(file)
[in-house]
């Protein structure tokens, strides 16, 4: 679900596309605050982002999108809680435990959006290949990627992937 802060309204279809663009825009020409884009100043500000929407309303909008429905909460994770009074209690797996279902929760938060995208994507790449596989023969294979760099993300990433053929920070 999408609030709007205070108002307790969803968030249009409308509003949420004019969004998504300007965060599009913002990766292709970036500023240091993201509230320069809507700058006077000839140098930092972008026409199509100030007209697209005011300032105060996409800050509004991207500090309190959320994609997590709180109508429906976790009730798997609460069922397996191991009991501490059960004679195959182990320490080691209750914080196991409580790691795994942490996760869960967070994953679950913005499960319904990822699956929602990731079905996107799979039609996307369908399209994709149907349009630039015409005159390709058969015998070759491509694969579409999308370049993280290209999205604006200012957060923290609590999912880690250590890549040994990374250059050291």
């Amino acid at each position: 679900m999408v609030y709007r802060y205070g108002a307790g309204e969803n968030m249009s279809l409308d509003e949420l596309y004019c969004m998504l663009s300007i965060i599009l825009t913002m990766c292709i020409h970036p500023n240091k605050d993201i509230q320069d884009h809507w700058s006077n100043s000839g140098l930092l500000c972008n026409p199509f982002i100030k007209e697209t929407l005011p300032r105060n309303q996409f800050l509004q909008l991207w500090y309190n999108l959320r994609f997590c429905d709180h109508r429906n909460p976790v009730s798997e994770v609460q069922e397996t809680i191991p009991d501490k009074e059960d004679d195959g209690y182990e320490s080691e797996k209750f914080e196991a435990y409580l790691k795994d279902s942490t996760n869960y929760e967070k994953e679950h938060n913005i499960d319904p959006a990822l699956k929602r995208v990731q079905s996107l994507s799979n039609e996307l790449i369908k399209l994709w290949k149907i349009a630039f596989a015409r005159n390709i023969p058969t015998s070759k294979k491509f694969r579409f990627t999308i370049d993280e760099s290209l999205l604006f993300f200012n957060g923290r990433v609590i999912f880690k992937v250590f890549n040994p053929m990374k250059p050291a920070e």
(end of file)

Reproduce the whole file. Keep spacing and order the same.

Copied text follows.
[in-house]
């Protein structure tokens, strides 16, 4: 679900596309605050982002999108809680435990959006290949990627992937 802060309204279809663009825009020409884009100043500000929407309303909008429905909460994770009074209690797996279902929760938060995208994507790449596989023969294979760099993300990433053929920070 999408609030709007205070108002307790969803968030249009409308509003949420004019969004998504300007965060599009913002990766292709970036500023240091993201509230320069809507700058006077000839140098930092972008026409199509100030007209697209005011300032105060996409800050509004991207500090309190959320994609997590709180109508429906976790009730798997609460069922397996191991009991501490059960004679195959182990320490080691209750914080196991409580790691795994942490996760869960967070994953679950913005499960319904990822699956929602990731079905996107799979039609996307369908399209994709149907349009630039015409005159390709058969015998070759491509694969579409999308370049993280290209999205604006200012957060923290609590999912880690250590890549040994990374250059050291």
């Amino acid at each position: 679900m999408v609030y709007r802060y205070g108002a307790g309204e969803n968030m249009s279809l409308d509003e949420l596309y004019c969004m998504l663009s300007i965060i599009l825009t913002m990766c292709i020409h970036p500023n240091k605050d993201i509230q320069d884009h809507w700058s006077n100043s000839g140098l930092l500000c972008n026409p199509f982002i100030k007209e697209t929407l005011p300032r105060n309303q996409f800050l509004q909008l991207w500090y309190n999108l959320r994609f997590c429905d709180h109508r429906n909460p976790v009730s798997e994770v609460q069922e397996t809680i191991p009991d501490k009074e059960d004679d195959g209690y182990e320490s080691e797996k209750f914080e196991a435990y409580l790691k795994d279902s942490t996760n869960y929760e967070k994953e679950h938060n913005i499960d319904p959006a990822l699956k929602r995208v990731q079905s996107l994507s799979n039609e996307l790449i369908k399209l994709w290949k149907i349009a630039f596989a015409r005159n390709i023969p058969t015998s070759k294979k491509f694969r579409f990627t999308i370049d993280e760099s290209l999205l604006f993300f200012n957060g923290r990433v609590i999912f880690k992937v250590f890549n040994p053929m990374k250059p050291a920070e």